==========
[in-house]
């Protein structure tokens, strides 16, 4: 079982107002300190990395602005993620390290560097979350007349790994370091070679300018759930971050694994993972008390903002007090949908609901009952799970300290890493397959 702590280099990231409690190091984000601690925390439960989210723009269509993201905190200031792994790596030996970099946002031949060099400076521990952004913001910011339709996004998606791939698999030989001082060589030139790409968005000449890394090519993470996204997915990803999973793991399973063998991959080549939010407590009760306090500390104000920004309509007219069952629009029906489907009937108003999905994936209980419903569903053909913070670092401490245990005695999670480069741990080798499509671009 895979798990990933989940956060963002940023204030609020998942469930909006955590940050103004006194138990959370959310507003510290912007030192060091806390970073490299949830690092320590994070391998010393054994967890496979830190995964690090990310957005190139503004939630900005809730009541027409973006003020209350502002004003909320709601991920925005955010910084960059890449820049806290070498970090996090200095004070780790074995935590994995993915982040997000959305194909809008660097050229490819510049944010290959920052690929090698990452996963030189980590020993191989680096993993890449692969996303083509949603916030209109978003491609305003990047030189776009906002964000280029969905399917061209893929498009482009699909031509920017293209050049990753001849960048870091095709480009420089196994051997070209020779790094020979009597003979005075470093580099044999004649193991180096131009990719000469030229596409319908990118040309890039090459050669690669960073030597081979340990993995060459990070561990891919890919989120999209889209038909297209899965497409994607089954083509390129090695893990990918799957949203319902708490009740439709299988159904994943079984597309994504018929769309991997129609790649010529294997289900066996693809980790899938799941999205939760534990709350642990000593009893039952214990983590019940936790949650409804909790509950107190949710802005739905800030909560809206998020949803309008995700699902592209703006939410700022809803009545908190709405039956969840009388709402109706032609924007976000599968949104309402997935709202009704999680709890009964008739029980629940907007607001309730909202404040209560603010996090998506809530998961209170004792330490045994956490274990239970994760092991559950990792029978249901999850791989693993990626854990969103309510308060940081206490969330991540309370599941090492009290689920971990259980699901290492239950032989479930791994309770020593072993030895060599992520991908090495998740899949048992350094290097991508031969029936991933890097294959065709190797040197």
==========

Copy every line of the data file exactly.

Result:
[in-house]
């Protein structure tokens, strides 16, 4: 079982107002300190990395602005993620390290560097979350007349790994370091070679300018759930971050694994993972008390903002007090949908609901009952799970300290890493397959 702590280099990231409690190091984000601690925390439960989210723009269509993201905190200031792994790596030996970099946002031949060099400076521990952004913001910011339709996004998606791939698999030989001082060589030139790409968005000449890394090519993470996204997915990803999973793991399973063998991959080549939010407590009760306090500390104000920004309509007219069952629009029906489907009937108003999905994936209980419903569903053909913070670092401490245990005695999670480069741990080798499509671009 895979798990990933989940956060963002940023204030609020998942469930909006955590940050103004006194138990959370959310507003510290912007030192060091806390970073490299949830690092320590994070391998010393054994967890496979830190995964690090990310957005190139503004939630900005809730009541027409973006003020209350502002004003909320709601991920925005955010910084960059890449820049806290070498970090996090200095004070780790074995935590994995993915982040997000959305194909809008660097050229490819510049944010290959920052690929090698990452996963030189980590020993191989680096993993890449692969996303083509949603916030209109978003491609305003990047030189776009906002964000280029969905399917061209893929498009482009699909031509920017293209050049990753001849960048870091095709480009420089196994051997070209020779790094020979009597003979005075470093580099044999004649193991180096131009990719000469030229596409319908990118040309890039090459050669690669960073030597081979340990993995060459990070561990891919890919989120999209889209038909297209899965497409994607089954083509390129090695893990990918799957949203319902708490009740439709299988159904994943079984597309994504018929769309991997129609790649010529294997289900066996693809980790899938799941999205939760534990709350642990000593009893039952214990983590019940936790949650409804909790509950107190949710802005739905800030909560809206998020949803309008995700699902592209703006939410700022809803009545908190709405039956969840009388709402109706032609924007976000599968949104309402997935709202009704999680709890009964008739029980629940907007607001309730909202404040209560603010996090998506809530998961209170004792330490045994956490274990239970994760092991559950990792029978249901999850791989693993990626854990969103309510308060940081206490969330991540309370599941090492009290689920971990259980699901290492239950032989479930791994309770020593072993030895060599992520991908090495998740899949048992350094290097991508031969029936991933890097294959065709190797040197």